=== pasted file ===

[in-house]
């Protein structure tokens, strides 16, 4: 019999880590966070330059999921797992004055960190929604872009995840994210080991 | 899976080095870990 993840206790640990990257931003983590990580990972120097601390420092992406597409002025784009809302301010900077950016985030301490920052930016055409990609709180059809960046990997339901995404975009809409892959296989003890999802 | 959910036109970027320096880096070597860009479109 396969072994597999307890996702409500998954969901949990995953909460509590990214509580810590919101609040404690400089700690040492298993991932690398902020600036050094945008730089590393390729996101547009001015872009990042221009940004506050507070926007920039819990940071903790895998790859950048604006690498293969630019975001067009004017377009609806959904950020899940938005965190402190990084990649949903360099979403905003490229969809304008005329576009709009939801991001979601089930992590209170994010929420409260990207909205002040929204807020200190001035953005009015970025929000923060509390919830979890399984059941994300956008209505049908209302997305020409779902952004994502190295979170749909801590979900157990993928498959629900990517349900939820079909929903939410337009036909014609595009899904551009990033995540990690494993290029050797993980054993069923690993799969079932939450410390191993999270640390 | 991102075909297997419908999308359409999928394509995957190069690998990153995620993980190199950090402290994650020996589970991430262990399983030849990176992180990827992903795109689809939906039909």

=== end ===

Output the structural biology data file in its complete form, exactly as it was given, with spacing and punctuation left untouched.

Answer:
[in-house]
């Protein structure tokens, strides 16, 4: 019999880590966070330059999921797992004055960190929604872009995840994210080991 | 899976080095870990 993840206790640990990257931003983590990580990972120097601390420092992406597409002025784009809302301010900077950016985030301490920052930016055409990609709180059809960046990997339901995404975009809409892959296989003890999802 | 959910036109970027320096880096070597860009479109 396969072994597999307890996702409500998954969901949990995953909460509590990214509580810590919101609040404690400089700690040492298993991932690398902020600036050094945008730089590393390729996101547009001015872009990042221009940004506050507070926007920039819990940071903790895998790859950048604006690498293969630019975001067009004017377009609806959904950020899940938005965190402190990084990649949903360099979403905003490229969809304008005329576009709009939801991001979601089930992590209170994010929420409260990207909205002040929204807020200190001035953005009015970025929000923060509390919830979890399984059941994300956008209505049908209302997305020409779902952004994502190295979170749909801590979900157990993928498959629900990517349900939820079909929903939410337009036909014609595009899904551009990033995540990690494993290029050797993980054993069923690993799969079932939450410390191993999270640390 | 991102075909297997419908999308359409999928394509995957190069690998990153995620993980190199950090402290994650020996589970991430262990399983030849990176992180990827992903795109689809939906039909």